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Deborah Simmons

Deborah Simmons

Award-winning opinion writer Deborah Simmons is a senior correspondent who reports on City Hall and writes about education, culture, sports and family-related topics. Mrs. Simmons has worked at several newspapers, and since joining The Washington Times in 1985, has served as editorial-page editor and features editor and on the metro desk. She has taught copy editing at the University of Maryland at College Park.

An occasional panelist on Roland Martin's “Washington Watch” and Denise Rolark Barnes' “Let's Talk” weekly news analysis cable-TV programs, Mrs. Simmons has also appeared on BET's “Lead Story,” “Real Time with Bill Maher” and Mr. Maher's “Politically Incorrect,” “America's Black Forum,” Fox News' “The O'Reilly Factor,” “The Right Side with Armstrong Williams,” C-SPAN's “Washington Journal,” and “This is America with Dennis Wholey.” She also has been a guest radio commentator on NPR, WAMU, WMAL and WOL.

Mrs. Simmons attended the University of the District of Columbia and Trinity College. She and her husband, who live in Washington, have four children and two grandchildren. Contact Mrs. Simmons at [email protected].

 

Articles by Deborah Simmons

D.C. Whole Foods fights rodents and landlord

Since March, the Whole Foods store on Wisconsin Ave. NW has been closed while battling rodents and other vermin, trying to comply with multiple D.C. health code violations and inspections. Published June 13, 2017

Dads can teach in and out of water

Another Father's Day is upon us, as is the push to buy the biggest and bestest power tools and grills we can afford. Published June 12, 2017

Capitol Hill neighbors: No Hispanic PAC house

Want a "party house" in your neighborhood? Some Capitol Hill residents already have answered with a resounding "No," and are considering a lawsuit if the D.C. Board of Zoning Adjustment (BZA) grants an exemption to a Hispanic political action committee that wants to set up shop in their beloved neighborhood. Published June 8, 2017

D.C. residents are asking for D.C. Attorney General Karl Racine to investigate charges against the mayor. (Associated Press)

Paging D.C. Attorney General Karl Racine

People acting on behalf of Muriel Bowser during her successful run for mayor in 2014 broke the law. Within months, in 2015, people working on behalf of Brandon Todd, her successor to fill her Ward 4 seat on the D.C. Council, did the same. Published June 7, 2017

At-large D.C. Council member David Grosso said "public financing of campaigns would give greater voice to all voters and reduce the disproportionate influence of big city donors in D.C. politics" under a bill he has crafted. (The Washington Times)

Beware the Age of Donald Trump

We are in the midst of the age of distraction, when Americans of all stripes have seemingly fallen into one of three camps: 1) Resist by any means necessary; 2) Spend more money; 3) Blame Donald Trump. Some politicians, even those not registered as a Republican or Democrat, fall into all three. Published June 5, 2017

Protect D.C. tax cuts

Tuesday is the day — the first day for D.C. Council members to either support taxpayers or to pretend that reneging on proposed tax cuts is needed to "improve" housing, social services and public schooling. Published May 29, 2017

FILE - In this Oct. 26, 2016, file photo, one of the remaining cows on Alabama farmer David Bailey's farm, walks towards a pile of hay to be fed, surrounded by dirt where ankle deep green grass use to be, acceding to Bailey, in Dawson, Ala. (AP Photo/Brynn Anderson, File)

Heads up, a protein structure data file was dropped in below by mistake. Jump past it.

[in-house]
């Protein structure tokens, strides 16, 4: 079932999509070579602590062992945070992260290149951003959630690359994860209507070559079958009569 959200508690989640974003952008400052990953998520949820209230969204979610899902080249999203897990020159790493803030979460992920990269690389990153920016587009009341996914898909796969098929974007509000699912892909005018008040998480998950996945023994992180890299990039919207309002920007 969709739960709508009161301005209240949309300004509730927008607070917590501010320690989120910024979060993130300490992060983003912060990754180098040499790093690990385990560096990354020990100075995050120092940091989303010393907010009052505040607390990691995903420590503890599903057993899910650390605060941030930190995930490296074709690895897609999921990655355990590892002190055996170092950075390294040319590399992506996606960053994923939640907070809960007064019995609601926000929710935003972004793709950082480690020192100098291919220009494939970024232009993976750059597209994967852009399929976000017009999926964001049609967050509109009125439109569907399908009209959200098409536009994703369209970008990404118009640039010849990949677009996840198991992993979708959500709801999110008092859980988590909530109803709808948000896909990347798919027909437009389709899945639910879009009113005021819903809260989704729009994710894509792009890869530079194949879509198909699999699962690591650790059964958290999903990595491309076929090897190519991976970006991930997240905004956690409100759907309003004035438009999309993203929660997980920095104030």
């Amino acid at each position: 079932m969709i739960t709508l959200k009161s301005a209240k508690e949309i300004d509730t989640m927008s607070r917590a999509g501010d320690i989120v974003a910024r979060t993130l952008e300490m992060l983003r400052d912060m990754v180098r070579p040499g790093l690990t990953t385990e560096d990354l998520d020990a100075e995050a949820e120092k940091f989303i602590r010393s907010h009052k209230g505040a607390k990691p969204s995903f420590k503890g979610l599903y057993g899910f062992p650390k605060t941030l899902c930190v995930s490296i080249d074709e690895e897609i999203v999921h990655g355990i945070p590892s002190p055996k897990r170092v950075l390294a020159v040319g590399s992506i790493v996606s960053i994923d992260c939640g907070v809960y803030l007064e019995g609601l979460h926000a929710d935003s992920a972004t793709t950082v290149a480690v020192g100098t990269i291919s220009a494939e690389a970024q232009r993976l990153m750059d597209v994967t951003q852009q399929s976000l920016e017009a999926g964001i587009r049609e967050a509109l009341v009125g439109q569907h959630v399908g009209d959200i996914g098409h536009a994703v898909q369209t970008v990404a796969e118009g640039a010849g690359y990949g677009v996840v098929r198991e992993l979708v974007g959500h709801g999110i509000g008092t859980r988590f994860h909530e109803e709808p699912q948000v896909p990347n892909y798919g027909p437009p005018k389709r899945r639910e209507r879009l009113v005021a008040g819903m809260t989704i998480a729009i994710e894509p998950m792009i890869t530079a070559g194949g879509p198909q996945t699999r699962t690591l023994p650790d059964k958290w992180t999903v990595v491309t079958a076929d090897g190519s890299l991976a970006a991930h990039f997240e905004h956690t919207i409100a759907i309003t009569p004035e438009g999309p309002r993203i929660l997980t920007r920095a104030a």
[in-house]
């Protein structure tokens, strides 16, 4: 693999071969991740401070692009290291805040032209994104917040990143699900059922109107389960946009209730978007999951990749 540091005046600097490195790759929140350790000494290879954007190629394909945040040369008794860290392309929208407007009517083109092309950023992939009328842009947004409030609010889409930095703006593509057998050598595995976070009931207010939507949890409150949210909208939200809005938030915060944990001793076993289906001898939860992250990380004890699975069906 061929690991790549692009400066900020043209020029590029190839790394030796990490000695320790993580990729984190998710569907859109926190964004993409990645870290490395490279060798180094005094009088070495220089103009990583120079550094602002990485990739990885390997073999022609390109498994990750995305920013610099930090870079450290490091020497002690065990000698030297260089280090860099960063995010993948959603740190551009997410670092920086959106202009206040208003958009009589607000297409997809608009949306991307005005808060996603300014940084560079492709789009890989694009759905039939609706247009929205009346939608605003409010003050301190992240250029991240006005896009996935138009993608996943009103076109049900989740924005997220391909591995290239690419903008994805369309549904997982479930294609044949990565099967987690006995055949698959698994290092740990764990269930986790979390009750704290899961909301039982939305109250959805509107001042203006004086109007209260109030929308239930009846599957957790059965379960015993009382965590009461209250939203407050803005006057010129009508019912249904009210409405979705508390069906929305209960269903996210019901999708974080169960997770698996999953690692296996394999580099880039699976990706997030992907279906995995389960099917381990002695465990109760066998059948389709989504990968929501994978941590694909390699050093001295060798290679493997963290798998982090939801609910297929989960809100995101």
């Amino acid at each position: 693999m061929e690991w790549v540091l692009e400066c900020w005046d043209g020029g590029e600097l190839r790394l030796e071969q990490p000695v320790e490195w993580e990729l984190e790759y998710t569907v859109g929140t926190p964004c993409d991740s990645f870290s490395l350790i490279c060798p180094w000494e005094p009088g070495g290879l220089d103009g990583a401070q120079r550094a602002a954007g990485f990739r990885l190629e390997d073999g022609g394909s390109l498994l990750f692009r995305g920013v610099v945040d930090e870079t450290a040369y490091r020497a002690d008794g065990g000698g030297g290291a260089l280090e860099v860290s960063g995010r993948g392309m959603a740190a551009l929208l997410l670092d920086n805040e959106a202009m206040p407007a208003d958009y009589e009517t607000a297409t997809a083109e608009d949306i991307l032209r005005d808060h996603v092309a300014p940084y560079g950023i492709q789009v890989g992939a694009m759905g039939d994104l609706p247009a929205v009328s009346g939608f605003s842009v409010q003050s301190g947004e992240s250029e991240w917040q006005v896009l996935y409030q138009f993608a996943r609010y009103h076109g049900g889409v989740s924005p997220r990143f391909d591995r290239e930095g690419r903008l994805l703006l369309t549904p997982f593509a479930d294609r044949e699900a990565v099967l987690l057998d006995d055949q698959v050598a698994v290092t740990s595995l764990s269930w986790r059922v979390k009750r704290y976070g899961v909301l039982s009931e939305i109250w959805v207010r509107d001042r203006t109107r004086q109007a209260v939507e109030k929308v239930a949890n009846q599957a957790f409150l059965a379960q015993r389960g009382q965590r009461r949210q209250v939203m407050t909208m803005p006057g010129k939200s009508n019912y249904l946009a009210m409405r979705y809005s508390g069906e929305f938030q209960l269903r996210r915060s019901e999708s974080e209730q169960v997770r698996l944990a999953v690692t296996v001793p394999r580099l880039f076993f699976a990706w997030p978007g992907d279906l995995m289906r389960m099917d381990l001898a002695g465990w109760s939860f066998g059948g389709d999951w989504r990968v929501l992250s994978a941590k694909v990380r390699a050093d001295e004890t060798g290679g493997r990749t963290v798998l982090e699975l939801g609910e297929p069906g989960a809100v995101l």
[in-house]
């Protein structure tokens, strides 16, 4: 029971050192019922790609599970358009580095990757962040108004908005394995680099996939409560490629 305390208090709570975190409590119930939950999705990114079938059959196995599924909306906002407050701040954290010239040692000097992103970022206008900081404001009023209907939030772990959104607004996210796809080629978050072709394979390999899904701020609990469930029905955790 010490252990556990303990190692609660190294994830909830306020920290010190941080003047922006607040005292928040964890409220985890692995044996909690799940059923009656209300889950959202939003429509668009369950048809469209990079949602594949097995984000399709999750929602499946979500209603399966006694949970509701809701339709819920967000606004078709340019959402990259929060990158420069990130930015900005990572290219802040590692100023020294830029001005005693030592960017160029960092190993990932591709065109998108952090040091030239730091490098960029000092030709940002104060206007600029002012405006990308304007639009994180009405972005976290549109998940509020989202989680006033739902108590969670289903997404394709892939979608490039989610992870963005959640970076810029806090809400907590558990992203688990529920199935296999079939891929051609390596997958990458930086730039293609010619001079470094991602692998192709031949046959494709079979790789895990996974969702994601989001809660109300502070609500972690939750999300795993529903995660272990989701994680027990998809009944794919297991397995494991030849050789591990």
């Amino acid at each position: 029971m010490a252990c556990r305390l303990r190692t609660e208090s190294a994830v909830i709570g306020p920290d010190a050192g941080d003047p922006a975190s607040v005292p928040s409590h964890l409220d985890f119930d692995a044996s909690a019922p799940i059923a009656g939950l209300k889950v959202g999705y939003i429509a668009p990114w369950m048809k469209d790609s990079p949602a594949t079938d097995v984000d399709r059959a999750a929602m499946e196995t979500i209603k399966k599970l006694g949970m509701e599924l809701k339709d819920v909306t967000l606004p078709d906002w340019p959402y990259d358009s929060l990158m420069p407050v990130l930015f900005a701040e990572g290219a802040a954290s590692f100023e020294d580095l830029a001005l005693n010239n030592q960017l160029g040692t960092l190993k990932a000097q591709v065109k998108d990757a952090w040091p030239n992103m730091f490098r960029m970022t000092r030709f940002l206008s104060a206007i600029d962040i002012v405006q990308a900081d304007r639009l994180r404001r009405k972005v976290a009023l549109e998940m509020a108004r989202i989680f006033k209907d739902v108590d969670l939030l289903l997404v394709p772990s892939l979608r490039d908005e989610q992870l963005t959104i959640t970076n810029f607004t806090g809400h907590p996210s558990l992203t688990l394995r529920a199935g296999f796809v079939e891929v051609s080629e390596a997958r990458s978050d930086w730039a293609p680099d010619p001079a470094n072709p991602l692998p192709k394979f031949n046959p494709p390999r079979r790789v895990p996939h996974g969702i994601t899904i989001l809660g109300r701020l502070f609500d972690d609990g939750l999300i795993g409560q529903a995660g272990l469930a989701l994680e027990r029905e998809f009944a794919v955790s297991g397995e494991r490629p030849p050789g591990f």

What's the cattlemen's beef? Washington

David Cook is a cattleman, a rancher and a member of the Arizona State House. He's no Beltway insider. Mr. Cook came to Washington this week to spell out his beef. In short, he wants Congress to stop trying to lasso other ranchers and rural Americans with regulations. Published May 25, 2017

Thousands of participants parade over Arlington Memorial Bridge during Rolling Thunder's 29th annual ride in support the U.S. armed forces on Sunday. (Associated Press photographs)

This Memorial Day

Memorial Day. A time to remember to not forget. Published May 24, 2017

Candles and tributes were left after a vigil in Albert Square, Manchester, England, on Tuesday, the day after a suicide attack at an Ariana Grande concert attended by many young people. (Associated Press)

Don't 'retraumatize' children after Manchester attacks

"Death and loss are the kind of issues that defy sound bites," psychologist Renee Garfinkel told me Tuesday afternoon, less than 24 hours after singer Ariana Grande, 23, learned of the Manchester suicide bombing and referred to herself as "broken." Published May 23, 2017

Seth Conrad Rich, a DNC staffer, was killed in July near his home in the District of Columbia. (Image via Rich's LinkedIn profile.)

The strange case of Seth Rich

This is the unfortunate story of the killing of a young man named Seth Conrad Rich, a Nebraska-born and -reared young man whose death by two gunshots has resulted in conspiracy theories of the worst kind. Published May 22, 2017

New hospital in D.C.? Metro surges forward

Plans to build a new comprehensive hospital in Ward 7 or 8 moved forward Monday, when the D.C. Department of Health Care Finance executed a contract with one of the nation's largest consulting firms to help guide the city's hands. Published May 15, 2017

Why Johnny can't read, Mary can't do math

D.C. Council member David Grosso, please pay attention. This column focuses on your lawmaking and appropriation wheelhouse: education. Published May 11, 2017

Haitians deserve America's help

The Congressional Black Caucus (CBC) wants you to know something — and, interestingly enough, it has little to do with the political alignment of members voting against the House replacement of Obamacare on Thursday. Published May 4, 2017